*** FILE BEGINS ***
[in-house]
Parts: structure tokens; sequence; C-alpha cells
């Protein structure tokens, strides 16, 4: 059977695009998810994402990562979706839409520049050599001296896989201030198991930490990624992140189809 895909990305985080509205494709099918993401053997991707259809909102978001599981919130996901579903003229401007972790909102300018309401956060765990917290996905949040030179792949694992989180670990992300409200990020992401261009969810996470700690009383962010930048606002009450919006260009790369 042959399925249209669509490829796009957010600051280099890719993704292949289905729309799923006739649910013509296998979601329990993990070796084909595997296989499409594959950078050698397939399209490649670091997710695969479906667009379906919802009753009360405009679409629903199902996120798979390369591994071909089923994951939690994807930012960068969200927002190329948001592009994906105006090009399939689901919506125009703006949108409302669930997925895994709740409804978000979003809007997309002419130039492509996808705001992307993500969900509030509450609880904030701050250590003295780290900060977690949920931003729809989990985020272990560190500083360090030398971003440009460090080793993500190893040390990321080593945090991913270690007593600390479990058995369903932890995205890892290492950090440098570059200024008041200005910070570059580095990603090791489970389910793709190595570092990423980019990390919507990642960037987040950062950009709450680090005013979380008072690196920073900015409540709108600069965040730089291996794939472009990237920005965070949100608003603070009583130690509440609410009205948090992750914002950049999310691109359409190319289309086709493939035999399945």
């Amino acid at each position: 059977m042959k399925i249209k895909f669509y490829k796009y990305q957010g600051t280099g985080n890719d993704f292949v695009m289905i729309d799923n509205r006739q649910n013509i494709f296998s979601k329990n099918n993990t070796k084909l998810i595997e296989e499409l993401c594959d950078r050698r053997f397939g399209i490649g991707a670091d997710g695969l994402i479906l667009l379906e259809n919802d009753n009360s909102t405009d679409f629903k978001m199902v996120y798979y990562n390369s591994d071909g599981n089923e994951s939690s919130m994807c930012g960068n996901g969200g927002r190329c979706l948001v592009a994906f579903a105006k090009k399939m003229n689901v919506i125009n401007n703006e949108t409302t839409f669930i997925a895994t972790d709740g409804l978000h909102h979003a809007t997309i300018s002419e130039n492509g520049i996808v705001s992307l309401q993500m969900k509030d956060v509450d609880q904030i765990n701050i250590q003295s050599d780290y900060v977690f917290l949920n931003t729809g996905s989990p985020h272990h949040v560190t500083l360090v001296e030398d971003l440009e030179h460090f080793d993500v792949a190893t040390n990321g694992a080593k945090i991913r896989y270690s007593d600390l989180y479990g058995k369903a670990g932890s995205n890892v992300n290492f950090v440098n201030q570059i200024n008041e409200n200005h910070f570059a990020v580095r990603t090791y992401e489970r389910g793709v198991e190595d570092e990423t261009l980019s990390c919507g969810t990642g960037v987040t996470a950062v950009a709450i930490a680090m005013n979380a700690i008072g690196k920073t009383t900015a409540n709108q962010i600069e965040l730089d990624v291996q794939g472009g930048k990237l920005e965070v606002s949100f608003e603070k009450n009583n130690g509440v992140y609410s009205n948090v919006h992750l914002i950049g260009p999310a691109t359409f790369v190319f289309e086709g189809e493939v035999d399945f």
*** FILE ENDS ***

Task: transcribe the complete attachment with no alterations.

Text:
[in-house]
Parts: structure tokens; sequence; C-alpha cells
């Protein structure tokens, strides 16, 4: 059977695009998810994402990562979706839409520049050599001296896989201030198991930490990624992140189809 895909990305985080509205494709099918993401053997991707259809909102978001599981919130996901579903003229401007972790909102300018309401956060765990917290996905949040030179792949694992989180670990992300409200990020992401261009969810996470700690009383962010930048606002009450919006260009790369 042959399925249209669509490829796009957010600051280099890719993704292949289905729309799923006739649910013509296998979601329990993990070796084909595997296989499409594959950078050698397939399209490649670091997710695969479906667009379906919802009753009360405009679409629903199902996120798979390369591994071909089923994951939690994807930012960068969200927002190329948001592009994906105006090009399939689901919506125009703006949108409302669930997925895994709740409804978000979003809007997309002419130039492509996808705001992307993500969900509030509450609880904030701050250590003295780290900060977690949920931003729809989990985020272990560190500083360090030398971003440009460090080793993500190893040390990321080593945090991913270690007593600390479990058995369903932890995205890892290492950090440098570059200024008041200005910070570059580095990603090791489970389910793709190595570092990423980019990390919507990642960037987040950062950009709450680090005013979380008072690196920073900015409540709108600069965040730089291996794939472009990237920005965070949100608003603070009583130690509440609410009205948090992750914002950049999310691109359409190319289309086709493939035999399945």
């Amino acid at each position: 059977m042959k399925i249209k895909f669509y490829k796009y990305q957010g600051t280099g985080n890719d993704f292949v695009m289905i729309d799923n509205r006739q649910n013509i494709f296998s979601k329990n099918n993990t070796k084909l998810i595997e296989e499409l993401c594959d950078r050698r053997f397939g399209i490649g991707a670091d997710g695969l994402i479906l667009l379906e259809n919802d009753n009360s909102t405009d679409f629903k978001m199902v996120y798979y990562n390369s591994d071909g599981n089923e994951s939690s919130m994807c930012g960068n996901g969200g927002r190329c979706l948001v592009a994906f579903a105006k090009k399939m003229n689901v919506i125009n401007n703006e949108t409302t839409f669930i997925a895994t972790d709740g409804l978000h909102h979003a809007t997309i300018s002419e130039n492509g520049i996808v705001s992307l309401q993500m969900k509030d956060v509450d609880q904030i765990n701050i250590q003295s050599d780290y900060v977690f917290l949920n931003t729809g996905s989990p985020h272990h949040v560190t500083l360090v001296e030398d971003l440009e030179h460090f080793d993500v792949a190893t040390n990321g694992a080593k945090i991913r896989y270690s007593d600390l989180y479990g058995k369903a670990g932890s995205n890892v992300n290492f950090v440098n201030q570059i200024n008041e409200n200005h910070f570059a990020v580095r990603t090791y992401e489970r389910g793709v198991e190595d570092e990423t261009l980019s990390c919507g969810t990642g960037v987040t996470a950062v950009a709450i930490a680090m005013n979380a700690i008072g690196k920073t009383t900015a409540n709108q962010i600069e965040l730089d990624v291996q794939g472009g930048k990237l920005e965070v606002s949100f608003e603070k009450n009583n130690g509440v992140y609410s009205n948090v919006h992750l914002i950049g260009p999310a691109t359409f790369v190319f289309e086709g189809e493939v035999d399945f």